They packed a basket full of delicious food, including sandwiches, fruits, and a chocolate cake. When they arrived at the park though, they realized they had forgotten the blanket. Despite this, they found a nice spot under a large oak tree and laid out their picnic.

As they ate, they noticed the leaves on the trees were beginning to change color, turning vibrant shades of red and orange.

Suddenly, a rabbit hopped by, and one of the friends pointed out that it was strange to see a rabbit out during winter.

The story in the example contains the following inconsistencies:

  • It says that the friends had a picnic in August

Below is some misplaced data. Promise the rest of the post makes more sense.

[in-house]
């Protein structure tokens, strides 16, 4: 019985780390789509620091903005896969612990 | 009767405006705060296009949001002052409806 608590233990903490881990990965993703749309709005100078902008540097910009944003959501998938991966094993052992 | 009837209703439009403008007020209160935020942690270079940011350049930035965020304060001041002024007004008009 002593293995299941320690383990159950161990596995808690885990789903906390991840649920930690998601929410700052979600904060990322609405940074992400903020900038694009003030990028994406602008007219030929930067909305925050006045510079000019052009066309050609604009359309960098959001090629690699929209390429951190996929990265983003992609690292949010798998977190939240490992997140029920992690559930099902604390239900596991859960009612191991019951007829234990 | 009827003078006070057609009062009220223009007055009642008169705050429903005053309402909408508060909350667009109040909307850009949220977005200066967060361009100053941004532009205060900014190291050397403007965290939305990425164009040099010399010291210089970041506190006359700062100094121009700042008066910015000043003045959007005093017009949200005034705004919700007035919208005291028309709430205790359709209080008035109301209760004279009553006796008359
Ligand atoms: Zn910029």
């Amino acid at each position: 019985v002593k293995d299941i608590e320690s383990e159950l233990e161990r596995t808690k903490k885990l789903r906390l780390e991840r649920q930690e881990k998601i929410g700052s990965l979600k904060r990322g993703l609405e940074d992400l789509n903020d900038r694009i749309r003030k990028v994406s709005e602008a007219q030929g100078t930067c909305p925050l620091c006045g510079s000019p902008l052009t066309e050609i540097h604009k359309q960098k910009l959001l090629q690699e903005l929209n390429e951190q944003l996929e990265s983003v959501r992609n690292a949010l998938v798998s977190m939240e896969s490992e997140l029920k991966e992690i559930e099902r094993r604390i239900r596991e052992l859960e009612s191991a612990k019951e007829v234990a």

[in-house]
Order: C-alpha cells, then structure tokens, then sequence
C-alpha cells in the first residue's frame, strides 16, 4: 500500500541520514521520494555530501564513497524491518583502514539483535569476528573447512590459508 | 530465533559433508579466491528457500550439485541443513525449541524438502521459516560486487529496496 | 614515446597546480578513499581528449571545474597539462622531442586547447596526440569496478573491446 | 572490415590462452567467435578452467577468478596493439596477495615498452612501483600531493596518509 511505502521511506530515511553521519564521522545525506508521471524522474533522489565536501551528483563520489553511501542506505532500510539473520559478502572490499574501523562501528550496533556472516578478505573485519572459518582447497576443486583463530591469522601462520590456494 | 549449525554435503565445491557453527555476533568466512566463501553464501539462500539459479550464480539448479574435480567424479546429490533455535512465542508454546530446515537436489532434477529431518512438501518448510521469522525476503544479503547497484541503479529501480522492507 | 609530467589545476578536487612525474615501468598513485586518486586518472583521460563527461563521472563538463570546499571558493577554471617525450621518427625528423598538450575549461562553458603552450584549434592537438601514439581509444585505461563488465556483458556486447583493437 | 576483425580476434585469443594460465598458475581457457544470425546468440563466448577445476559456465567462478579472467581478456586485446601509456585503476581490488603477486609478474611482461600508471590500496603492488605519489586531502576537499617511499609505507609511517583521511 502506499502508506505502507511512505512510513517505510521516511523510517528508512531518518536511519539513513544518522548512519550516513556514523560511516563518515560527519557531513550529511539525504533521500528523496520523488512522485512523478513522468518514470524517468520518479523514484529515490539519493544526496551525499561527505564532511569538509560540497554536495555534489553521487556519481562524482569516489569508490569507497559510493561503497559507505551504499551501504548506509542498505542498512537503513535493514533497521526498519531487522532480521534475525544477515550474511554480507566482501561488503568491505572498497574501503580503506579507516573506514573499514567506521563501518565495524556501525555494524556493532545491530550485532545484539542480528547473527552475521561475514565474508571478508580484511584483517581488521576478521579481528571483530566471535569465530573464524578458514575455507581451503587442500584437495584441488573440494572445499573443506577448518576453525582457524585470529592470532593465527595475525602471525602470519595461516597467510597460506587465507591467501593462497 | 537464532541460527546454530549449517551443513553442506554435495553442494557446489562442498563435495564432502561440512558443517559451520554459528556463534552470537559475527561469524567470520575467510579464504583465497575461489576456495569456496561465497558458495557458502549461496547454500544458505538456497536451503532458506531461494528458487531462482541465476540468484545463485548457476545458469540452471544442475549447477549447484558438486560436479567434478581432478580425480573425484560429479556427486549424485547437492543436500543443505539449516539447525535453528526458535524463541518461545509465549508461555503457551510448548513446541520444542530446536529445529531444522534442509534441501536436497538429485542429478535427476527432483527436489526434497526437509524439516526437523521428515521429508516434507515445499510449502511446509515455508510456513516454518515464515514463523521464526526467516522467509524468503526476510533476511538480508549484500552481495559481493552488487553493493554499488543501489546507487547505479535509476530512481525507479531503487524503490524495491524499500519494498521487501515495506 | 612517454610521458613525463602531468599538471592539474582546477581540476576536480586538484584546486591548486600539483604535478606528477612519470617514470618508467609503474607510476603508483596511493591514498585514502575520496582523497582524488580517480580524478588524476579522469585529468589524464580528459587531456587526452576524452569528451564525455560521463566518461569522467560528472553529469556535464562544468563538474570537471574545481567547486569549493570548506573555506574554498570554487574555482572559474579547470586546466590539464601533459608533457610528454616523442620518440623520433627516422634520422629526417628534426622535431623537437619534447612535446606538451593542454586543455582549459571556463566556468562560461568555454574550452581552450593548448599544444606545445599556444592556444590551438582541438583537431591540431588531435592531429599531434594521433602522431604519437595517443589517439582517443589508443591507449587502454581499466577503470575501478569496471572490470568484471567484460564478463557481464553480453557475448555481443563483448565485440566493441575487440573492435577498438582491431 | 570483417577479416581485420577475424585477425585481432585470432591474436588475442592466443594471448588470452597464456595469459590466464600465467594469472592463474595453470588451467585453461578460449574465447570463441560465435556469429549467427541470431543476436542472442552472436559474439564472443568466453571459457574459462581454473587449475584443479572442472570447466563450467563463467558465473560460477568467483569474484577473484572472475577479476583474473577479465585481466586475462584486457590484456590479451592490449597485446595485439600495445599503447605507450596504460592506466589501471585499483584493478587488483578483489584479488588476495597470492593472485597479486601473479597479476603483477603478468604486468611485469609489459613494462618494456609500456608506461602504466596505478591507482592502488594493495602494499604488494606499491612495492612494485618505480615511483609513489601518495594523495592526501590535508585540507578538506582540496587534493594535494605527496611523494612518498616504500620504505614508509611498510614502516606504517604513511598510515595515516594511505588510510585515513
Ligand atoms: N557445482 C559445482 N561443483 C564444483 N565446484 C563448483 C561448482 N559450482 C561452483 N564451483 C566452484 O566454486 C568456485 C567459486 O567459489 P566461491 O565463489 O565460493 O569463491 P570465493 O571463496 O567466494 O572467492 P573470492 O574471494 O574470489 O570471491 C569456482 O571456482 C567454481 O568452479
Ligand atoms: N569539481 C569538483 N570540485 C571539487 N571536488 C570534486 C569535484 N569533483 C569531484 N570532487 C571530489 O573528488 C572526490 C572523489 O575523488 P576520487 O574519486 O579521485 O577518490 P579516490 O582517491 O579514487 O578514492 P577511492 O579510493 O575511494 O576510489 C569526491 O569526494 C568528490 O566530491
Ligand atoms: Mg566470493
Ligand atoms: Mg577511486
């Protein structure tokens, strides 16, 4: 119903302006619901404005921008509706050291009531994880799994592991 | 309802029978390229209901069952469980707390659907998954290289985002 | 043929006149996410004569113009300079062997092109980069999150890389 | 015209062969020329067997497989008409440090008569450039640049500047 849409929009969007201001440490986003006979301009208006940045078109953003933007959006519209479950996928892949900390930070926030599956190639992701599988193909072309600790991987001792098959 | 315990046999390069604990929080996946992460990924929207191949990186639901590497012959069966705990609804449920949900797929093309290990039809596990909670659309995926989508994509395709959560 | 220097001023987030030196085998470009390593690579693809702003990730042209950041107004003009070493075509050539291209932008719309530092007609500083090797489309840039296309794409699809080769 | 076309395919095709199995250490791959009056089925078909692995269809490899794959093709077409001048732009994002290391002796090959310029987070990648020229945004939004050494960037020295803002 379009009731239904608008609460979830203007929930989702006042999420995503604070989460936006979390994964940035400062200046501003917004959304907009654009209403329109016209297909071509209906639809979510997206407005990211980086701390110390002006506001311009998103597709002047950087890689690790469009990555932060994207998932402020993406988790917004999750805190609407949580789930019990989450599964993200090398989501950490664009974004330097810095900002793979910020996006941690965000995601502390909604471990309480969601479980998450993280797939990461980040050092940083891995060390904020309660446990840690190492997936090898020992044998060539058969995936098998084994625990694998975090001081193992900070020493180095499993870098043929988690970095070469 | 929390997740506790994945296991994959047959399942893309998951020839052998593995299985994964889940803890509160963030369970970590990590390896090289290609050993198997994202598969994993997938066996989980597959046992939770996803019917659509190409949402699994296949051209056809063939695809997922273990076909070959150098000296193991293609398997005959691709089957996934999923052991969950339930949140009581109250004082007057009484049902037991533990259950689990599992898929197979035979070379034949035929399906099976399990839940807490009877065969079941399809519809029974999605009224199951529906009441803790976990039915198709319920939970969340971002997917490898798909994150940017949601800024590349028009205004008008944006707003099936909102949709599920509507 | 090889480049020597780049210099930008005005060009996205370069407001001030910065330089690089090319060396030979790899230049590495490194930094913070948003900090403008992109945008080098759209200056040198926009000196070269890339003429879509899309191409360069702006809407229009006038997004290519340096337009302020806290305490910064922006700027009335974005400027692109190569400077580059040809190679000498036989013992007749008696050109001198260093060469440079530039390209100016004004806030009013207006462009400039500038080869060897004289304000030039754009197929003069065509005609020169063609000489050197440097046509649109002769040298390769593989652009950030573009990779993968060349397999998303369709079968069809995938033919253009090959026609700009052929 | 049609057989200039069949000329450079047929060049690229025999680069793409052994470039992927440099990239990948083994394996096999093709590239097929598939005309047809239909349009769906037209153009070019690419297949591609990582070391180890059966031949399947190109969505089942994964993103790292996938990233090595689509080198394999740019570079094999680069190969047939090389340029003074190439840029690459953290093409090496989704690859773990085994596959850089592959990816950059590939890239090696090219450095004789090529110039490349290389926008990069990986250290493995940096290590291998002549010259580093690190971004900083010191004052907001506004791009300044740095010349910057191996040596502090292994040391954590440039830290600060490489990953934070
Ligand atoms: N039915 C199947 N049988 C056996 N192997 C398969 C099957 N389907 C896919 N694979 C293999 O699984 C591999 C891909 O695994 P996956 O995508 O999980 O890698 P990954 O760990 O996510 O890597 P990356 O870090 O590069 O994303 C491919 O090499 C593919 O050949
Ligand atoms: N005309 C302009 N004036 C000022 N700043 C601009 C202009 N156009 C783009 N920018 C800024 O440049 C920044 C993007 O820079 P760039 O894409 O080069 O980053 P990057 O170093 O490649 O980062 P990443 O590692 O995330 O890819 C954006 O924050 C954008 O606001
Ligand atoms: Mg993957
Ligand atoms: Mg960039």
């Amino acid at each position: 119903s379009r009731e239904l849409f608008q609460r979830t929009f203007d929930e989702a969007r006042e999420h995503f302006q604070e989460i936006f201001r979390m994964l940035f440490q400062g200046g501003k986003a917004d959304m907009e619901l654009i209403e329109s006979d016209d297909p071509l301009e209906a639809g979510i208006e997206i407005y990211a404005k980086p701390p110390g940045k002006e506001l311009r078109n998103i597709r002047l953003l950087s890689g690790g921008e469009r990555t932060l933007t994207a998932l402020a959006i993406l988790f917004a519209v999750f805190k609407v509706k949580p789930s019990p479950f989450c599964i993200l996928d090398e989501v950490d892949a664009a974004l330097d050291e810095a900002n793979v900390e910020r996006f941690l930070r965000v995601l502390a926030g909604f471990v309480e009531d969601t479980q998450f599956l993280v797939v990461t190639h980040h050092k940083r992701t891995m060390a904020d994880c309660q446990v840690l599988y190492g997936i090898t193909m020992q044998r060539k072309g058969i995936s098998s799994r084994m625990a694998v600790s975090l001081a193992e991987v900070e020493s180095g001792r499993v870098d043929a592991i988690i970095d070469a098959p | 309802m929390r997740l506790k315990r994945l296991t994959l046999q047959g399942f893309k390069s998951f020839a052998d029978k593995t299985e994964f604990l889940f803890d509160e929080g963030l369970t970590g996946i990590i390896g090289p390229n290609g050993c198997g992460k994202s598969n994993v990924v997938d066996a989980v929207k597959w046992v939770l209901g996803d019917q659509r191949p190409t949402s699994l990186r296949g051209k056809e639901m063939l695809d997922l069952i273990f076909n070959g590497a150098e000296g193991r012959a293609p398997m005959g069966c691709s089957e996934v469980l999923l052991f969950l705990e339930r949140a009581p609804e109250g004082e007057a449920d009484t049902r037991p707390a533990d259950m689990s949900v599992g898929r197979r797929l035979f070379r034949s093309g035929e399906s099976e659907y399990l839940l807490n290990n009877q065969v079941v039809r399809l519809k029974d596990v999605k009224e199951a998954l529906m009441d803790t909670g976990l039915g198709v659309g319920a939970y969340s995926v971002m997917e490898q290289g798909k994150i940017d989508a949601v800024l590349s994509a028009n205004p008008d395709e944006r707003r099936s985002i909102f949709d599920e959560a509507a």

• Later on, it says that the leaves on the trees were turning red and orange, which usually happens in autumn
  • Lastly, a friend points out that it is strange to see a rabbit in winter

Equipment Needed: A set of written stories with mistakes.

Possible Follow-Up Questions for Discussion:

  • Which mistakes were easier to spot and why?
  • What was the hardest thing you feel was involved in trying to focus and listen attentively?

10. Absent-Minded Listener

Purpose of the Activity: This is one of the best active listening activities to help participants understand the impact that a disinterested behaviour on the part of the listener can have on the speaker.

This active listening exercise helps participants recognize the importance of staying present and engaged during conversations.

How to Run the Activity: Have participants work in pairs and assign one person the role of the speaker and one the role of the listener.

The speaker tells a short story. It can be any anecdote they can think of.